The wise ones (Sir 20:27-20:31)

“The wise person

Advances himself

By his words.

Whoever is sensible

Will please the great men.

Whoever cultivates the soil

Will heap up their harvest.

Whoever pleases the great men

Will atone for injustice.

Favors blind the eyes of the wise.

Gifts blind the eyes of the wise.

Like a muzzle on the mouth,

They stop reproofs.

What is the value

Of hidden wisdom?

What is the value

Of an unseen treasure?

What value is either of them?

Better are those

Who hide their folly

Than those

Who hide their wisdom.”

Sirach gives us some indications about the wise people. They advance themselves by their words. They are sensible and thus please great men. They know how to cultivate the soil to get a great harvest. They atone for injustice. However, there is a down side. They should not be blinded by gifts and favors. Thus they might end up putting a muzzle on so that they stop criticizing the people who are giving these presents and favors. There is no value to hidden wisdom or unseen treasure. The foolish should hide their foolishness rather than the wise hide their wisdom.

A prayer in distress (Ps 39:1-39:6)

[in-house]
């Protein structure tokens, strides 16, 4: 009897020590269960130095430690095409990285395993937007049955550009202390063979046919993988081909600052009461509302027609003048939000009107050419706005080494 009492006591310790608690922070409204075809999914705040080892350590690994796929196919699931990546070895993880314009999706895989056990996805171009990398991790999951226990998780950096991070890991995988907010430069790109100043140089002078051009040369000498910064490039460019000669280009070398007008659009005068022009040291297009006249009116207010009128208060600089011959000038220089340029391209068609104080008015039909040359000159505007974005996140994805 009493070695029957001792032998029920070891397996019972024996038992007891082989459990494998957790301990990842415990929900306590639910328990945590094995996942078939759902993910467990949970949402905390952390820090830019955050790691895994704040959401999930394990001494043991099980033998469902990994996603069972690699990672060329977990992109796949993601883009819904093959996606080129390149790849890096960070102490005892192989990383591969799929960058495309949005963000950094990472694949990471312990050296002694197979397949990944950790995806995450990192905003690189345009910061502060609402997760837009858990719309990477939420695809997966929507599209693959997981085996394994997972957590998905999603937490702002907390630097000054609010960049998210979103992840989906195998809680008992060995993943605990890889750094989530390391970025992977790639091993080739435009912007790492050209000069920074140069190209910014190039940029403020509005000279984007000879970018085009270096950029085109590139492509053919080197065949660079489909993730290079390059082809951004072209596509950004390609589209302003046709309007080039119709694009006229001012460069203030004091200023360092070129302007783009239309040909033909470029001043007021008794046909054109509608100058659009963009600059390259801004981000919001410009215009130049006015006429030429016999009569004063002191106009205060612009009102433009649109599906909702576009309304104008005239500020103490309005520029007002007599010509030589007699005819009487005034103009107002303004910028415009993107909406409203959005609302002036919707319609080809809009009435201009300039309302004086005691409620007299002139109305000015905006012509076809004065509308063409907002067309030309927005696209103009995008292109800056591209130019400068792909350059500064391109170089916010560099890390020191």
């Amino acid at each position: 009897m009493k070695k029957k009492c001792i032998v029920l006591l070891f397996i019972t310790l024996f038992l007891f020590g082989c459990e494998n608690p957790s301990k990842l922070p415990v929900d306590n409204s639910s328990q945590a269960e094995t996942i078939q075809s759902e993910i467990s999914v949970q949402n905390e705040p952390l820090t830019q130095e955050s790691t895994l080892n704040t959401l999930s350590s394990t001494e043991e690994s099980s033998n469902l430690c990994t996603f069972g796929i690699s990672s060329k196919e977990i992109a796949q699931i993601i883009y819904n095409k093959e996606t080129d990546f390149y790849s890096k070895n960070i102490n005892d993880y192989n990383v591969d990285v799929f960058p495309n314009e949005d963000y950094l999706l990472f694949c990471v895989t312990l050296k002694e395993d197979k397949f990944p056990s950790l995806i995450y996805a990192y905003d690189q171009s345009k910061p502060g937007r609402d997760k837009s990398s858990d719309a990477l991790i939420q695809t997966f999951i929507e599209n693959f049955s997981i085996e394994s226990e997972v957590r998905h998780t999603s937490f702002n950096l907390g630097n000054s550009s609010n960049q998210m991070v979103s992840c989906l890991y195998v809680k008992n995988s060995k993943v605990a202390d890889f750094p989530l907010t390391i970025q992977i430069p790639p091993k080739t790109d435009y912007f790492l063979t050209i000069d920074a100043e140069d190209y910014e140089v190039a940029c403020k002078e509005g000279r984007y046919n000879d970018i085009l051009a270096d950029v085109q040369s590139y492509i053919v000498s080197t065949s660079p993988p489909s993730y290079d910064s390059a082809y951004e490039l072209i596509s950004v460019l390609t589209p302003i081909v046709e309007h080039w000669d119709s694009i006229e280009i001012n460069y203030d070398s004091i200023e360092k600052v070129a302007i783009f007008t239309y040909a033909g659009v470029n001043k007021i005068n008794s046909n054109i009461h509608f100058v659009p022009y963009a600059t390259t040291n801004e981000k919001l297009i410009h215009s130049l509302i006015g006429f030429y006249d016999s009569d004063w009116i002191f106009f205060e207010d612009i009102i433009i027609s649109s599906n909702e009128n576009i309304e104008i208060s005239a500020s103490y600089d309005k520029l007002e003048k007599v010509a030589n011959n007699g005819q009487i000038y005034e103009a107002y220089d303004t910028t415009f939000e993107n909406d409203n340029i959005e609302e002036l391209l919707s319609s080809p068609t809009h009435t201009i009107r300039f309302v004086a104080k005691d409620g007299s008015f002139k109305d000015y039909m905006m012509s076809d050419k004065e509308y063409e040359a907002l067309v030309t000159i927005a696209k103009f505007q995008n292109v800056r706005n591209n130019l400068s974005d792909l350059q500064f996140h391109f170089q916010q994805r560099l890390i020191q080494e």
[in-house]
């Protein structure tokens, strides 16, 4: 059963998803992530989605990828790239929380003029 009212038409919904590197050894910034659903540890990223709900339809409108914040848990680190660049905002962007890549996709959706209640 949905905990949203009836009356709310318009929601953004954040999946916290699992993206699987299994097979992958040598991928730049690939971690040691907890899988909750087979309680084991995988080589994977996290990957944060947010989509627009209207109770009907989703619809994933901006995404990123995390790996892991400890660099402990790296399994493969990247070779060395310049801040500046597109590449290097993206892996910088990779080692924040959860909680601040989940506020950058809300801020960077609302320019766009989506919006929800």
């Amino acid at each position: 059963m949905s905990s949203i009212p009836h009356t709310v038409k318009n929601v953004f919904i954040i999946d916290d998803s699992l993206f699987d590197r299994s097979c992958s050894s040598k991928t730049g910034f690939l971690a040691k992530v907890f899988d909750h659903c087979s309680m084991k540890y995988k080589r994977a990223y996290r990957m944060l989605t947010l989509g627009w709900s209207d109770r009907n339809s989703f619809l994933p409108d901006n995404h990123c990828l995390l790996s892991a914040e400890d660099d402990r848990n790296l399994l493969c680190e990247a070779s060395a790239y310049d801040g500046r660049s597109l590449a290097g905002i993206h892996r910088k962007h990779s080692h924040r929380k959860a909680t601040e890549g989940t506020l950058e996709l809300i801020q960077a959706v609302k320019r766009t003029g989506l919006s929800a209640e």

“To the choirmaster leader, Jeduthun, a psalm of David

I said.

‘I will guard my ways.

So that I may not sin with my tongue.

I will keep a muzzle on my mouth,

As long as the wicked are in my presence.’

I was silent and still.

I held my peace to no avail.

My distress grew worse.

My heart became hot within me.

When I mused,

The fire burned.

Then I spoke with my tongue.


Let me know my end.

What is the measure of my days?

Let me know how fleeting my life is!

You have made my days a few handbreadths.

My lifetime is as nothing in your sight.

Surely every man stands as a mere breath!”


Once again, Psalm 39 is a prayer for healing. Jeduthun was the name of one of the Levite Merari families that David appointed as music master in 1 Chronicles, chapters 16 and 25. He was a trumpet player and his sons led the music in the Temple. His name appears here and in Psalms 62 and 77. David or Jeduthun were guarding their ways. They did not want their tongue to sin so they kept a muzzle on their mouths, like vicious dogs today. One of the problems is that this psalmist did not speak out when he was in trouble. His heart burned within him. What he really wanted to know was how long his life would be. When would his days be over? He knew that his lifetime was like a breath in the life time of Yahweh. This section ends with a musical pause, a Selah.